The Economics of this Data

Folks have asked if I can run my “Great Irishman Project” analysis on Hamilton, Artemis Fowl, or other Disney+/Hulu/Apple TV+ originals. 

Unfortunately, no, I can’t. Unlike Netflix, I don’t have enough data to accurately forecast Disney’s per subscriber economics. (Even they likely don’t have enough data with only a few months of life under their belt.) Though I have a few thoughts directionally.

  • The “marginal benefits” are higher for newly launched streamers. This is one of the core points about the streaming wars that gets neglected. Essentially, if you have 30 million US subscribers, a new buzzy film like Hamilton is much more valuable than they would be for a service that has 63 million subscribers. When you’ve nearly peaked adding subscribers, the cost in convincing more folks to join your service is increasingly costly. Hence, it’s harder to monetize expensive films.
  • As such, it can make sense for new streamers to overpay for films; it doesn’t make sense for established players to do the same. Apple paying $75 million for Greyhound could make sense; they have tons of potential new customers. Disney paying $100 million for the rights to Hamilton then paying who knows how much to Lin Manuel and company to skip theaters makes sense as well. Netflix paying $150 million for 6 Underground? Or who knows how much for The Irishman? That makes less sense.
  • Apple TV+, though, may just be too small. Unlike Hulu or Disney+, if someone doesn’t have Apple TV+ already, this one film won’t be enough to keep them on the service. The lack of a library or any other real show/film that will keep subscribers means interest may be high, but the conversion could still be anemic. If, despite the buzz, Greyhound only had 1 million folks watch it, that still doesn’t justify the costs. (And we have no idea how many folks actually watched.)
  • For Disney, the missing theatrical revenue is real. If a year from now Hamilton had released in theaters, there’s a good chance it would have won the opening weekend. Then, it would have likely still done monster numbers on Disney+. That’s a loss of potentially hundreds of millions of dollars. Scott Mendelson wrote about this on Forbes back when Hamilton launched.

So did Disney make the right call? Or Apple? Or Netflix?

The Winners and Losers of July

Disney+: Winner

Frankly, Hamilton attracted so many new customers that it succeeded. If new customers like blockbusters, they’ll like the service. Even if not all of them will stay, as a move to attract new customers this was probably the right one, especially given the dearth of content due to productions being shut down. And unlike other blockbusters, this one had a much lower ceiling at the box office. (The math for Mulan/Black Widow would not justify a similar release.)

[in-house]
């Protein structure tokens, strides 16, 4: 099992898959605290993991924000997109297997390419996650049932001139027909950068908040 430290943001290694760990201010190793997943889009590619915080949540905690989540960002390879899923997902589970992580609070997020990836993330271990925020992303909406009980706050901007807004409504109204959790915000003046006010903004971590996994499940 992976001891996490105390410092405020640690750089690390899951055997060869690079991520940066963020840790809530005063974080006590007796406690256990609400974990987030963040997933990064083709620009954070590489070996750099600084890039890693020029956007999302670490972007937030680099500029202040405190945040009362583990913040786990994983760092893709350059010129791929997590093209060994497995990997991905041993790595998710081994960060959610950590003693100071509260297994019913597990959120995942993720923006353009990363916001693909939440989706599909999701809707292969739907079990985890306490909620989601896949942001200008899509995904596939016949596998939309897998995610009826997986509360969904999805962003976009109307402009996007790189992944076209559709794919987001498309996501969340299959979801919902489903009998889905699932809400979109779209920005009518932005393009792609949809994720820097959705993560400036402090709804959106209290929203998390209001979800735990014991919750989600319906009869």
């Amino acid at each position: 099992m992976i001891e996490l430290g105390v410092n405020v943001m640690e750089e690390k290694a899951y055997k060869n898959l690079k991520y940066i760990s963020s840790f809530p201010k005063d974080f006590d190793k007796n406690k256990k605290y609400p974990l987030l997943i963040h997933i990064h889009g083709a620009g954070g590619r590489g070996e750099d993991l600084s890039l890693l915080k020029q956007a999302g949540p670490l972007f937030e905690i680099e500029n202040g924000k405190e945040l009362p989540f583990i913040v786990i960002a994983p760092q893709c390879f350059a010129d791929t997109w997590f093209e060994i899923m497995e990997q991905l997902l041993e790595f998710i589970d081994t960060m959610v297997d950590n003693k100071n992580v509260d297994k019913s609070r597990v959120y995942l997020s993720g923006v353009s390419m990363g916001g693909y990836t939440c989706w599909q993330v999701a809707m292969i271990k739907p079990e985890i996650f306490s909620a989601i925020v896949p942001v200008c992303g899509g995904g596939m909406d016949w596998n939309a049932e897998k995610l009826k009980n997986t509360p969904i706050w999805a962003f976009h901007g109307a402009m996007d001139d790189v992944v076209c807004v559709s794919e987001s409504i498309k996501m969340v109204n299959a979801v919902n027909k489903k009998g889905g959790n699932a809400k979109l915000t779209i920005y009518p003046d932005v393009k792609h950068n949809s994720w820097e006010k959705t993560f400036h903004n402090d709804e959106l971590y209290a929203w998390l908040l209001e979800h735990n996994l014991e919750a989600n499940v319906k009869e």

Apple TV+: Loser

I don’t think enough folks are using Apple TV+ to justify the types of huge spending this implies. Especially given the low price point of the service. Thus, spending gobs on lone prestige films is likely a bad long-term bet. (They should spend it on a library instead.)

Hulu: Don’t know

Unlike Disney+ and Apple TV+, the Hulu economics are tougher to parse out. They already have lots of subscribers and lots of TV series. Contrariwise, Palm Springs wasn’t a huge expense. (Somewhere between $17.5 and 22 million dollars.) On the other hand, Sundance films aren’t monsters at the box office, so it has a ceiling.

(Meanwhile, Hulu is trying to take the crown from Netflix for obscure metrics of success. They keep saying things like “this was our most watched independent film over a given time period.” The previous bizarrely worded datecdote was Parasite.)

Netflix: The Old Guard probably not; Yes, for the Kissing Booth 2

Ever since The Information reported that Ted Sarandos wanted no more expensive action films getting only around 40 million viewers (see: Triple Frontier), Netflix has pared down their action film budgets to *only* $60-70 million. (Extraction and The Old Guard budgets, respectively). As such, since The Old Guard didn’t get above 80 million viewers at 2 minutes viewed, it will likely won’t be profitable. The Kissing Booth—as a cheaper rom-com—probably will be.

(The Entertainment Strategy Guy writes under this pseudonym at his eponymous website. A former exec at a streaming company, he prefers writing to sending emails/attending meetings, so he launched his own website. Sign up for his newsletter at Substack for regular thoughts and analysis on the business, strategy and economics of the media and entertainment industry.)